Arizona Diamondbacks

  • The Return of the Wild Thing: If you looked very casually at Stephen Randolph‘s numbers, you might not notice anything out of the ordinary. In 32 innings, he’s allowed 18 hits, struck out 25, allowed five homers, and has a 3.90 ERA; your typical hard-throwing reliever, in other words. Maybe he’s given up fewer hits than expected, but nothing out of the ordinary.

    And then you notice the outlier: In 32.1 innings, Randolph has walked 35 batters.

    Now, walking over a batter an inning is not an unique occurrence; it has happened 29 times in the modern pitching era (min: 30 IP), most recently by Franklyn German, who contributed to the Tigers’ 119-loss campaign last season by walking 45 batters in 44.2 innings.

    But walking over a batter an inning while actually maintaining a semblance of competence at your job–now that is unusual.

    We’ll use RA as a measure of pitcher effectiveness instead of ERA, figuring that a pitcher prone to that many walks is probably giving up an above-average number of unearned runs. Among those pitchers who surrendered at least one walk per inning, Randolph’s effectiveness is almost without peer:

    Year  Pitcher           IP     BB   BB/9   R   RA   HR
    1951  Tommy Byrne      143.2   150  9.40  73  4.57   5
    1942  Bob Savage        30.2   31   9.10  16  4.70   0
    2004  Stephen Randolph  32.1   35   9.74  18  5.01   5
    1984  Mark Clear        67.0   70   9.40  38  5.10   2
    1937  Whitey Moore      38.2   39   9.08  22  5.12   1
    1960  Ryne Duren        49.0   49   9.00  29  5.33   3

    Tommy Byrne not only had the best RA on the list, but also lapped the field in innings pitched: He’s the only pitcher in major league history to walk a batter an inning for more than 100 innings in a season. The 1951 season was par for the course for Byrne, who went 85-69 in his career (pitching mostly for Casey Stengel‘s Yankees) despite walking 1,037 batters in 1,369 innings. It’s safe to say that Byrne was the most wildly effective (or is it effectively wild?) pitcher in major league history.

    (This concludes the Steven Goldman-inspired portion of this essay.)

    One obvious lesson to take from this list: If you want to survive in the majors without the slightest pretense of control, it helps to keep the ball down. The other five pitchers on this list combined to allow just 11 homers in 329 innings. Randolph, on the other hand, has given up five in just 32.1 innings, and his G/F ratio is an unsightly 0.55. Which is to say, don’t expect him to be on this list at the end of the season.

    But for now, he’s not only on that list, but also tops another one, this being the list of pitchers (min: 30 IP) with the highest ratios of walks to hits allowed in a single season:

    Year  Pitcher           IP     BB    H    BB/H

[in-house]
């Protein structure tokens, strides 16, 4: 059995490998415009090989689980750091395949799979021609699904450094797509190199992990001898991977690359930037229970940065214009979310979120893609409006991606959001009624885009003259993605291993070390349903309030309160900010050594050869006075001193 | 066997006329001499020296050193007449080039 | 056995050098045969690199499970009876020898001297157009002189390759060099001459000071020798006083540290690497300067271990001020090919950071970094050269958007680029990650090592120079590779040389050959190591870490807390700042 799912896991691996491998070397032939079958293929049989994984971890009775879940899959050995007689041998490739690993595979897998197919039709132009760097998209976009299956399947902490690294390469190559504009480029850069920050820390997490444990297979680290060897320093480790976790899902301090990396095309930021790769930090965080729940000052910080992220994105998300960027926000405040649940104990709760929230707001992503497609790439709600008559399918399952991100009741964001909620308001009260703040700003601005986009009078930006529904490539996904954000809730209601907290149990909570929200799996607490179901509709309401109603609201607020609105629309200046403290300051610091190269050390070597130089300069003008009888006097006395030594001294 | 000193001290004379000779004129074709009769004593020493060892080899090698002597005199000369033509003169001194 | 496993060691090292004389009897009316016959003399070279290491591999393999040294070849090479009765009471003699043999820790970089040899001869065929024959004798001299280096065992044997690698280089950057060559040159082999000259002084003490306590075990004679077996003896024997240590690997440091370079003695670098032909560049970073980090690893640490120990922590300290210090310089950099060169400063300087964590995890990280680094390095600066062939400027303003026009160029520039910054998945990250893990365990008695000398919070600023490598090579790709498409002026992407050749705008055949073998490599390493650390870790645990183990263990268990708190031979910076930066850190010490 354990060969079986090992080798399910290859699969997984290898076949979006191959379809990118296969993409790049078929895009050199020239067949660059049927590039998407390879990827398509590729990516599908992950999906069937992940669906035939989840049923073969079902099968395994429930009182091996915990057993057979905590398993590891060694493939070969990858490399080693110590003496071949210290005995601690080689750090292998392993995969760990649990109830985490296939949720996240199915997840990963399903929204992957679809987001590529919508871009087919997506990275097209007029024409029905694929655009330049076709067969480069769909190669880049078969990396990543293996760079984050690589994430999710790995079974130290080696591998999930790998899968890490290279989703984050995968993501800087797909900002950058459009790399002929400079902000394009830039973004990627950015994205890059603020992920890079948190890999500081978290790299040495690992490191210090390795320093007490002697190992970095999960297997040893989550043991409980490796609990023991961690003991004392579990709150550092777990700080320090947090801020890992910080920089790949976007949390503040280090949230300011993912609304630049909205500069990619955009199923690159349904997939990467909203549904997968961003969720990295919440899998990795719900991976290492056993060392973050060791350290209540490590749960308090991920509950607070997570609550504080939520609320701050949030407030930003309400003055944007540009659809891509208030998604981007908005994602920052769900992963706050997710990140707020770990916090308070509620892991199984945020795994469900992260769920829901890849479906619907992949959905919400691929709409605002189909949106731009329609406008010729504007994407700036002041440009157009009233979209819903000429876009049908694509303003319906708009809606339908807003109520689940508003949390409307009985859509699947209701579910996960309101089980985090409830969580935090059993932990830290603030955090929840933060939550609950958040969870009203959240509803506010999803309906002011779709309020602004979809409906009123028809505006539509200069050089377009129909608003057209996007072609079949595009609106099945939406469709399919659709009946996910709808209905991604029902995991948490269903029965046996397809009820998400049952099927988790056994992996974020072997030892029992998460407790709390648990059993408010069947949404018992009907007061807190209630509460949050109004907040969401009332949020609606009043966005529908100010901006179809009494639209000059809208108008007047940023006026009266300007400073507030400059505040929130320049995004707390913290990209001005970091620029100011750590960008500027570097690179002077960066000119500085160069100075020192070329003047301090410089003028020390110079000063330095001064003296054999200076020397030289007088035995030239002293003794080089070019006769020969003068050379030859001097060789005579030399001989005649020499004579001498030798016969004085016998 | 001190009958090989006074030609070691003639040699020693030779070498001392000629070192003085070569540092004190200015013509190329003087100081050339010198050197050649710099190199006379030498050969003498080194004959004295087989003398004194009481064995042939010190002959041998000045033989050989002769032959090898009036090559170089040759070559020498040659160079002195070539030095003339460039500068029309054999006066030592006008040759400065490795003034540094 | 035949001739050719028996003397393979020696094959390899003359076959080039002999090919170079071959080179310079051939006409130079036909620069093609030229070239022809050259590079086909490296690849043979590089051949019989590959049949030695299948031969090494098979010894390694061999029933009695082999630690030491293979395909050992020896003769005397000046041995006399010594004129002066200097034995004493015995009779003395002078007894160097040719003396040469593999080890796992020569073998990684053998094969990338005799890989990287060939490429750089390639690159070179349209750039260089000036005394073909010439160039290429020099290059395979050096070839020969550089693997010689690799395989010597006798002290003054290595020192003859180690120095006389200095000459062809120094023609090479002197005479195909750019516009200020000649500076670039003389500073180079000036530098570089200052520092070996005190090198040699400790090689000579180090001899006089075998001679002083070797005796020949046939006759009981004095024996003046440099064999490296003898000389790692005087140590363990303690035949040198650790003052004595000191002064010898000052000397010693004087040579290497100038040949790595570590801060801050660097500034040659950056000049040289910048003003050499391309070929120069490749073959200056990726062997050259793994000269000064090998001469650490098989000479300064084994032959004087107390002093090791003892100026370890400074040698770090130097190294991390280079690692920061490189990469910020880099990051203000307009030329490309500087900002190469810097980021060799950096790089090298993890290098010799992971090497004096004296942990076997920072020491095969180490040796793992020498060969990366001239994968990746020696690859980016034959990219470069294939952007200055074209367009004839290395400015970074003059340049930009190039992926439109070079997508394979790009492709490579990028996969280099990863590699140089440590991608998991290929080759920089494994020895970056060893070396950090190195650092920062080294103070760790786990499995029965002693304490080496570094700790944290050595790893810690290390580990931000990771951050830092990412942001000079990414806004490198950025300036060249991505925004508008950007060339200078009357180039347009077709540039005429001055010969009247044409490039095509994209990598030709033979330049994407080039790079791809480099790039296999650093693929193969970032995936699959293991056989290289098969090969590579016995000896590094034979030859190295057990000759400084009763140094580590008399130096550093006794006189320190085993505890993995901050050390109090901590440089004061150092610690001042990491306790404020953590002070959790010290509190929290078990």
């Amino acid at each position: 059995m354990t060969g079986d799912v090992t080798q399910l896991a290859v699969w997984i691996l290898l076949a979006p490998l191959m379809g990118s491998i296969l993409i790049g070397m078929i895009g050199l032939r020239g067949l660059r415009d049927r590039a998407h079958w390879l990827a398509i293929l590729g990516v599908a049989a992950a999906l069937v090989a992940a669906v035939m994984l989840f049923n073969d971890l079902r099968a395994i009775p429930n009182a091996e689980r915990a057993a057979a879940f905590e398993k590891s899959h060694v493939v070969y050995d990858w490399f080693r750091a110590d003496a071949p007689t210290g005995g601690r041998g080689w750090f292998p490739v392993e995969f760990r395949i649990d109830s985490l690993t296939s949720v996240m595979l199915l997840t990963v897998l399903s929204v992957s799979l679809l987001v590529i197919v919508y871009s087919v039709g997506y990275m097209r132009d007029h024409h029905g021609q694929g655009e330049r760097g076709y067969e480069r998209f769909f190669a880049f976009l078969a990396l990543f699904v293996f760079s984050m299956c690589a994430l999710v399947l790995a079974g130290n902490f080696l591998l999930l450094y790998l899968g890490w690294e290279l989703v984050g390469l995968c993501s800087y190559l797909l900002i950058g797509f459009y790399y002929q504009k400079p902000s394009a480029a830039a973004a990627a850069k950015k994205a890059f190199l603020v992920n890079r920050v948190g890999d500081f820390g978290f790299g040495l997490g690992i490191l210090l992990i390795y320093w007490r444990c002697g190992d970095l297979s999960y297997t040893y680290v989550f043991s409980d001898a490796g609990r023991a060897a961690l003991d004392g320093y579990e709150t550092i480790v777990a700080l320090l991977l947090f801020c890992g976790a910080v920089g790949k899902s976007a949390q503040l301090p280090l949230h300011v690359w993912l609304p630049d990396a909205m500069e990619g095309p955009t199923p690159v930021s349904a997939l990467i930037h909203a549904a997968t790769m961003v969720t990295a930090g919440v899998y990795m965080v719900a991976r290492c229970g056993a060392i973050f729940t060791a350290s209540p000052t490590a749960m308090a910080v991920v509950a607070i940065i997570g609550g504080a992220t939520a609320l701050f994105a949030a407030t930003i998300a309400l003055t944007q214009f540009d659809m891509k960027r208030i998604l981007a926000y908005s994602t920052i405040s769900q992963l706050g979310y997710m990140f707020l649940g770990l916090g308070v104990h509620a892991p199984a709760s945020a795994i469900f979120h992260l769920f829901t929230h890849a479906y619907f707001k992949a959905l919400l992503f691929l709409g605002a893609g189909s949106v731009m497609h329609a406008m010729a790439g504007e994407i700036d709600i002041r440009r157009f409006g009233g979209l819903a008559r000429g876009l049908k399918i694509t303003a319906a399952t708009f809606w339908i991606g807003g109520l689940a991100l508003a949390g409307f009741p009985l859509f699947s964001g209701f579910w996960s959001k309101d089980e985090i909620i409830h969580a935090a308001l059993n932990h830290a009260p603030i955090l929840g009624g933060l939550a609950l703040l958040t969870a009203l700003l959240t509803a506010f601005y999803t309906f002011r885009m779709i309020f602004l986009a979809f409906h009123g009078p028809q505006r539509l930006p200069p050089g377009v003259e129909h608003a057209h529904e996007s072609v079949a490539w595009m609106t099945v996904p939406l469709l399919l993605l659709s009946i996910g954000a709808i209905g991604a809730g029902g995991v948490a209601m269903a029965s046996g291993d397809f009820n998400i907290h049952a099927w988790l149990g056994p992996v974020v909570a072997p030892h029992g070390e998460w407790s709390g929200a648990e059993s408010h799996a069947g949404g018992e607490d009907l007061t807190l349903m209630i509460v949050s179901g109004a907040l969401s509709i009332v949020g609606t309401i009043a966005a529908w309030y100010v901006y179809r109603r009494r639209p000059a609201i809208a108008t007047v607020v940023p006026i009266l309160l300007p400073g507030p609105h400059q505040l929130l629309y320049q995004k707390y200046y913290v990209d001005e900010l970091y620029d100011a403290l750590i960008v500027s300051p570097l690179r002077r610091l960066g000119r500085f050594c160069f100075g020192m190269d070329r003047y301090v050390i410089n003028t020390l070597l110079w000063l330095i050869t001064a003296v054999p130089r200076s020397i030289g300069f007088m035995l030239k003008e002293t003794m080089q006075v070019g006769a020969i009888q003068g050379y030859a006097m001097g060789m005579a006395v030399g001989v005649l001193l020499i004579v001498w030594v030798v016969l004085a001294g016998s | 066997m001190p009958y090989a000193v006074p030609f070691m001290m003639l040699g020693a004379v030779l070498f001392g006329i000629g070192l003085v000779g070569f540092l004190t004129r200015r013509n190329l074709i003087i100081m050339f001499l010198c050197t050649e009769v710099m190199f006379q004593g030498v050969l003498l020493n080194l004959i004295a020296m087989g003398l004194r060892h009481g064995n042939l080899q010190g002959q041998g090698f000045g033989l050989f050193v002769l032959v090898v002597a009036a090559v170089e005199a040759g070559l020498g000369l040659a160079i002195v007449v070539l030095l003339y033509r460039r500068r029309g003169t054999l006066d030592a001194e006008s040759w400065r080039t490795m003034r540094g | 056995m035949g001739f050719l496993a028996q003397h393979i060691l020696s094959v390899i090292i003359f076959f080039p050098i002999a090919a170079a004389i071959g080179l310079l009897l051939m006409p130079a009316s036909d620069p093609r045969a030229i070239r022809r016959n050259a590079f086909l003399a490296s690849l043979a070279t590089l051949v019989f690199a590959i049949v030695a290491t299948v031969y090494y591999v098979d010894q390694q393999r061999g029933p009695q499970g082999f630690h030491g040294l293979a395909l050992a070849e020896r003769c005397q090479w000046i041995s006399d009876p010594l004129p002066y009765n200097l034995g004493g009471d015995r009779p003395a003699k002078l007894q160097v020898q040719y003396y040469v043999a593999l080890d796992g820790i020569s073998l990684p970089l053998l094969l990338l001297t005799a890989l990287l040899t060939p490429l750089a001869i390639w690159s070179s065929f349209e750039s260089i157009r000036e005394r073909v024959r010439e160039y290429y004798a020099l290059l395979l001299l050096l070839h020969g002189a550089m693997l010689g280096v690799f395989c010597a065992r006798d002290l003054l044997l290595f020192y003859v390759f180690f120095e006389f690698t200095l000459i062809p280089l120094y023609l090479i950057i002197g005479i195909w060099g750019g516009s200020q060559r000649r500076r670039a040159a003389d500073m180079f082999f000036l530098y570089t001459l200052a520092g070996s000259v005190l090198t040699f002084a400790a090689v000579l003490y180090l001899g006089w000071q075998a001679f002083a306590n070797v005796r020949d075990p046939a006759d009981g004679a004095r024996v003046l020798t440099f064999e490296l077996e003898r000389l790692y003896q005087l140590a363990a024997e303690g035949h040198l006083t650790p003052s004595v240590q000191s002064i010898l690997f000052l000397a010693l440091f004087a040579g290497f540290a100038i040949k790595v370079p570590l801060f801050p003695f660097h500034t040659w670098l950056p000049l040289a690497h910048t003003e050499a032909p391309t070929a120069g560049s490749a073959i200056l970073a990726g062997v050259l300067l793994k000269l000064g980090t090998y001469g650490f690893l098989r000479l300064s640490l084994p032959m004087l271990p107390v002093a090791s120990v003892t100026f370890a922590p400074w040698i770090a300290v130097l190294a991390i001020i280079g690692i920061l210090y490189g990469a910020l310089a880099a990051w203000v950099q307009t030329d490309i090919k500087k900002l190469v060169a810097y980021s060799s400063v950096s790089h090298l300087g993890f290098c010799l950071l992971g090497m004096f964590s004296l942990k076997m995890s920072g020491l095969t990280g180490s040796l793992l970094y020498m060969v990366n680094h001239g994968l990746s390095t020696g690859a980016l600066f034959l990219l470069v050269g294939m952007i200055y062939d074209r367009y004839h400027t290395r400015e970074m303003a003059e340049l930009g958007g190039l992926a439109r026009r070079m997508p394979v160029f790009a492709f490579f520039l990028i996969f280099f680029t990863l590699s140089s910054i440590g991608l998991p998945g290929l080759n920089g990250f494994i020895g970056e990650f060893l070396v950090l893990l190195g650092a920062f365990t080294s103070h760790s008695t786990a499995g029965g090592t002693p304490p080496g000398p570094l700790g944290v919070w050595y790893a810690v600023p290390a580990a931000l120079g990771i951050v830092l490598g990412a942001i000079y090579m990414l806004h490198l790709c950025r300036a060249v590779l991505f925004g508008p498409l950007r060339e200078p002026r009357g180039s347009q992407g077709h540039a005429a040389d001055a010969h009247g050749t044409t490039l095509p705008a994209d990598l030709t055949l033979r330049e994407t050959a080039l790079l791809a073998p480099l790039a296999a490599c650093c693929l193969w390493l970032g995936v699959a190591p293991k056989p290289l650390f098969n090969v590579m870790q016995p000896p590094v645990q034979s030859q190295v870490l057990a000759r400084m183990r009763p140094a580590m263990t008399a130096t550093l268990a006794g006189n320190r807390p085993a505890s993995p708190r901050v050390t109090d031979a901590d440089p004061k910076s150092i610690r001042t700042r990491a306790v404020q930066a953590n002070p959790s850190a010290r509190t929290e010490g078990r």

2004  Stephen Randolph  32.1   35   15    2.33
    1950  Rex Barney        33.2   48   25    1.92
    1911  Gene Woodburn     38.1   40   22    1.82
    1960  Ryne Duren        49.0   49   27    1.81
    1987  Mitch Williams   108.2   94   63    1.49
    1984  Mark Clear        67.0   70   47    1.49

Detroit Tigers

  • Draft Report Card: Don’t let the Tigers’ surprisingly competitive start fool you. Dave Dombrowski & Co. certainly haven’t–this is still a team that’s building for the future.

    More than two seasons after Dombrowski finally cashiered his underling Randy Smith to take full control of the franchise, enough time has elapsed to determine whether Dombrowski, fresh off building winners in Montreal and Florida on the strength of homegrown players, is having similar success in revamping the Tigers’ previously moribund farm system.

    Let’s look back at their first three picks in each of their first two drafts to see how Dombrowski’s kids are coming along.


    First round: Scott Moore, SS/3B, High School (California)

    Having been selected with the eighth overall pick, Moore was considered a disappointment even before this season, after hitting just .239/.325/.363 in his first full pro season. This season, Moore has managed to handle a promotion to high-A without further stagnation, hitting .236/.343/.391 in the pitcher-friendly Florida State League. With 20 errors in just 66 games at the hot corner, though, it’s questionable whether Moore will be able to stay at third base as he moves up the ladder, and his bat can’t take another hit down the defensive spectrum.

    Second round: Brent Clevlen, OF, High School (Texas)

    Clevlen was probably the Tigers’ best hitting prospect entering this season, and a trendy sleeper prospect. He hit only .260/.359/.410 in the Midwest League last season, but away from the unfriendly confines of West Michigan’s home field, he hit .290 with 10 of his 12 homers. This season, though, Clevlen has slumped to .234/.302/.357 at Lakeland, and has somehow already managed to commit 13 errors in the outfield. Like Moore, he’s still very young (both turn 21 in the late fall), but the Tigers were hoping for more production at this point in his career.

    Third round: Curtis Granderson, OF, College (U. Illinois – Chicago)

    Granderson was selected after hitting .488 as a college junior and leading UIC to its first-ever conference title. Since turning pro, he has quietly advanced up the chain, and this year he’s hitting .268/.356/.416 in his first exposure to Double-A. The Tigers like his defense enough that they’ve kept him in center field for most of his pro career, although he projects as a corner outfielder in the bigs. Basically, Granderson looks for all the world like a quality fourth outfielder in the making.


    First round: Kyle Sleeth, RHP, College (Wake Forest)

    Picking third overall, the Tigers had the unhappy duty of selecting the best non-Delmon Young/Rickie Weeks player in the draft. The Tigers settled on Sleeth, the college pitcher with the consensus best stuff available. Sleeth made his pro debut this year and pitched well at Lakeland (3.31 ERA in 68 IP, 65 Ks, 78 baserunners), but in his first two starts at Double-A Erie, he’s been beaten around a bit (11 IP, 12 earned runs, 24 baserunners). There’s certainly nothing wrong with his development to this point, but hopes that Sleeth would be one of those college pitchers who blew through the minor leagues like a Porsche through Montana have been dashed.